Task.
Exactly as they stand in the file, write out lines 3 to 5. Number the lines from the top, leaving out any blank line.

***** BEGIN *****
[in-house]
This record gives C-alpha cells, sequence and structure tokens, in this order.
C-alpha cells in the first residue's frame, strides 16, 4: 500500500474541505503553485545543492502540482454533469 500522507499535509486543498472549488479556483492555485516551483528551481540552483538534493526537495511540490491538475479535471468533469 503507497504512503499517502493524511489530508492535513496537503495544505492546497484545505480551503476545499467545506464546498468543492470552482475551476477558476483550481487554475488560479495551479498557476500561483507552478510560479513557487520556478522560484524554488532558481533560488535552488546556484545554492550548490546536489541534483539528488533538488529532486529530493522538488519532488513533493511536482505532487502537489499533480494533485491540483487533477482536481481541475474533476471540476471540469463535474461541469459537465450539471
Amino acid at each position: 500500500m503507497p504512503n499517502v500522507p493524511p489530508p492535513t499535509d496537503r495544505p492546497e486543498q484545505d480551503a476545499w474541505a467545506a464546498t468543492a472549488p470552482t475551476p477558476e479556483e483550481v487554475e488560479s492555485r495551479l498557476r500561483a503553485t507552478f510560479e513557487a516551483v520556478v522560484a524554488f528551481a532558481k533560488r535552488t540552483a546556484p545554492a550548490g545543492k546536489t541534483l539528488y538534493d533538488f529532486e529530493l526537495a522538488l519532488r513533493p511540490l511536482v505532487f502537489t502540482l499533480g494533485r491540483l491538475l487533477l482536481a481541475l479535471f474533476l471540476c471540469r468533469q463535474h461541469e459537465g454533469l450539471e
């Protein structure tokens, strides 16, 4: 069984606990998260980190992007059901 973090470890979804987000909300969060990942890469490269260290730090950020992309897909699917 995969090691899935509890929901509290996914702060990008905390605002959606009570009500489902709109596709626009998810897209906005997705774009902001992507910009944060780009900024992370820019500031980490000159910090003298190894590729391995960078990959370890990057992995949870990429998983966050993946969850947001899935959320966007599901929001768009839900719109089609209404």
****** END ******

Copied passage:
C-alpha cells in the first residue's frame, strides 16, 4: 500500500474541505503553485545543492502540482454533469 500522507499535509486543498472549488479556483492555485516551483528551481540552483538534493526537495511540490491538475479535471468533469 503507497504512503499517502493524511489530508492535513496537503495544505492546497484545505480551503476545499467545506464546498468543492470552482475551476477558476483550481487554475488560479495551479498557476500561483507552478510560479513557487520556478522560484524554488532558481533560488535552488546556484545554492550548490546536489541534483539528488533538488529532486529530493522538488519532488513533493511536482505532487502537489499533480494533485491540483487533477482536481481541475474533476471540476471540469463535474461541469459537465450539471
Amino acid at each position: 500500500m503507497p504512503n499517502v500522507p493524511p489530508p492535513t499535509d496537503r495544505p492546497e486543498q484545505d480551503a476545499w474541505a467545506a464546498t468543492a472549488p470552482t475551476p477558476e479556483e483550481v487554475e488560479s492555485r495551479l498557476r500561483a503553485t507552478f510560479e513557487a516551483v520556478v522560484a524554488f528551481a532558481k533560488r535552488t540552483a546556484p545554492a550548490g545543492k546536489t541534483l539528488y538534493d533538488f529532486e529530493l526537495a522538488l519532488r513533493p511540490l511536482v505532487f502537489t502540482l499533480g494533485r491540483l491538475l487533477l482536481a481541475l479535471f474533476l471540476c471540469r468533469q463535474h461541469e459537465g454533469l450539471e
């Protein structure tokens, strides 16, 4: 069984606990998260980190992007059901 973090470890979804987000909300969060990942890469490269260290730090950020992309897909699917 995969090691899935509890929901509290996914702060990008905390605002959606009570009500489902709109596709626009998810897209906005997705774009902001992507910009944060780009900024992370820019500031980490000159910090003298190894590729391995960078990959370890990057992995949870990429998983966050993946969850947001899935959320966007599901929001768009839900719109089609209404």